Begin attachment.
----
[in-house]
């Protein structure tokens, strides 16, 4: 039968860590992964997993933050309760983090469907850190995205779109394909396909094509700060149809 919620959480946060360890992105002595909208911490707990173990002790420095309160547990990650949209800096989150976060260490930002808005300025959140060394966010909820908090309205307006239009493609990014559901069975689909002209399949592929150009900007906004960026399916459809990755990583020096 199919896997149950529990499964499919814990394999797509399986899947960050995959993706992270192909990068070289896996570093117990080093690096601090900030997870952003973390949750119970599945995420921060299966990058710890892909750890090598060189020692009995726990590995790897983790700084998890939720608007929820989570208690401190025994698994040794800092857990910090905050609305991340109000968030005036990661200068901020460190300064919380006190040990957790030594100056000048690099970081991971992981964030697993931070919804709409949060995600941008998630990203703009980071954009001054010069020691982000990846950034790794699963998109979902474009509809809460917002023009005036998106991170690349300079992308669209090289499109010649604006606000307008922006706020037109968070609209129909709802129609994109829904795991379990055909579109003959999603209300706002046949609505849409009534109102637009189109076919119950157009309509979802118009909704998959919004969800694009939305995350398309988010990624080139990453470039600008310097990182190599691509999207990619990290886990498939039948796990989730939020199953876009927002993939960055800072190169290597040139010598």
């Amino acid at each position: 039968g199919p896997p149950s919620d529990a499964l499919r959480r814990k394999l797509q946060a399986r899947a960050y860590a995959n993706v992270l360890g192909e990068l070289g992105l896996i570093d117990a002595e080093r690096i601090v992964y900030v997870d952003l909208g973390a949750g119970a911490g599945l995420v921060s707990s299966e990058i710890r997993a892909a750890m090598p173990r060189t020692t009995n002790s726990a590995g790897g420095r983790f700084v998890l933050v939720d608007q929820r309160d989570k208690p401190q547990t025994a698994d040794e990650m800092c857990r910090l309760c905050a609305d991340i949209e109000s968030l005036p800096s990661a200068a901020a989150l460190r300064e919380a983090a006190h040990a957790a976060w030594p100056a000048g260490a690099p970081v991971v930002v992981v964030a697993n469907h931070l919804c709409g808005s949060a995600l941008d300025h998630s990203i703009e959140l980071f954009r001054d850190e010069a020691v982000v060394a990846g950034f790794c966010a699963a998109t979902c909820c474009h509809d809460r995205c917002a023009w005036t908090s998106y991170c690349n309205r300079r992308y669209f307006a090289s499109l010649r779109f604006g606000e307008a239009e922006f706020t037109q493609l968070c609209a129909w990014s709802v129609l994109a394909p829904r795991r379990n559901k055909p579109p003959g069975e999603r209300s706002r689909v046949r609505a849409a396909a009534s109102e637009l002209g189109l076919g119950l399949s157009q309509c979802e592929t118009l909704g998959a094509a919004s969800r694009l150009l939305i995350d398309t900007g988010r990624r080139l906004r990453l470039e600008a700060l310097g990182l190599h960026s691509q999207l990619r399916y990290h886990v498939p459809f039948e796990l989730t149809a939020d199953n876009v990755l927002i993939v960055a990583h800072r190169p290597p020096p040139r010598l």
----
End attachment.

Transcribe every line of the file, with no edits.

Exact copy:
[in-house]
């Protein structure tokens, strides 16, 4: 039968860590992964997993933050309760983090469907850190995205779109394909396909094509700060149809 919620959480946060360890992105002595909208911490707990173990002790420095309160547990990650949209800096989150976060260490930002808005300025959140060394966010909820908090309205307006239009493609990014559901069975689909002209399949592929150009900007906004960026399916459809990755990583020096 199919896997149950529990499964499919814990394999797509399986899947960050995959993706992270192909990068070289896996570093117990080093690096601090900030997870952003973390949750119970599945995420921060299966990058710890892909750890090598060189020692009995726990590995790897983790700084998890939720608007929820989570208690401190025994698994040794800092857990910090905050609305991340109000968030005036990661200068901020460190300064919380006190040990957790030594100056000048690099970081991971992981964030697993931070919804709409949060995600941008998630990203703009980071954009001054010069020691982000990846950034790794699963998109979902474009509809809460917002023009005036998106991170690349300079992308669209090289499109010649604006606000307008922006706020037109968070609209129909709802129609994109829904795991379990055909579109003959999603209300706002046949609505849409009534109102637009189109076919119950157009309509979802118009909704998959919004969800694009939305995350398309988010990624080139990453470039600008310097990182190599691509999207990619990290886990498939039948796990989730939020199953876009927002993939960055800072190169290597040139010598």
């Amino acid at each position: 039968g199919p896997p149950s919620d529990a499964l499919r959480r814990k394999l797509q946060a399986r899947a960050y860590a995959n993706v992270l360890g192909e990068l070289g992105l896996i570093d117990a002595e080093r690096i601090v992964y900030v997870d952003l909208g973390a949750g119970a911490g599945l995420v921060s707990s299966e990058i710890r997993a892909a750890m090598p173990r060189t020692t009995n002790s726990a590995g790897g420095r983790f700084v998890l933050v939720d608007q929820r309160d989570k208690p401190q547990t025994a698994d040794e990650m800092c857990r910090l309760c905050a609305d991340i949209e109000s968030l005036p800096s990661a200068a901020a989150l460190r300064e919380a983090a006190h040990a957790a976060w030594p100056a000048g260490a690099p970081v991971v930002v992981v964030a697993n469907h931070l919804c709409g808005s949060a995600l941008d300025h998630s990203i703009e959140l980071f954009r001054d850190e010069a020691v982000v060394a990846g950034f790794c966010a699963a998109t979902c909820c474009h509809d809460r995205c917002a023009w005036t908090s998106y991170c690349n309205r300079r992308y669209f307006a090289s499109l010649r779109f604006g606000e307008a239009e922006f706020t037109q493609l968070c609209a129909w990014s709802v129609l994109a394909p829904r795991r379990n559901k055909p579109p003959g069975e999603r209300s706002r689909v046949r609505a849409a396909a009534s109102e637009l002209g189109l076919g119950l399949s157009q309509c979802e592929t118009l909704g998959a094509a919004s969800r694009l150009l939305i995350d398309t900007g988010r990624r080139l906004r990453l470039e600008a700060l310097g990182l190599h960026s691509q999207l990619r399916y990290h886990v498939p459809f039948e796990l989730t149809a939020d199953n876009v990755l927002i993939v960055a990583h800072r190169p290597p020096p040139r010598l």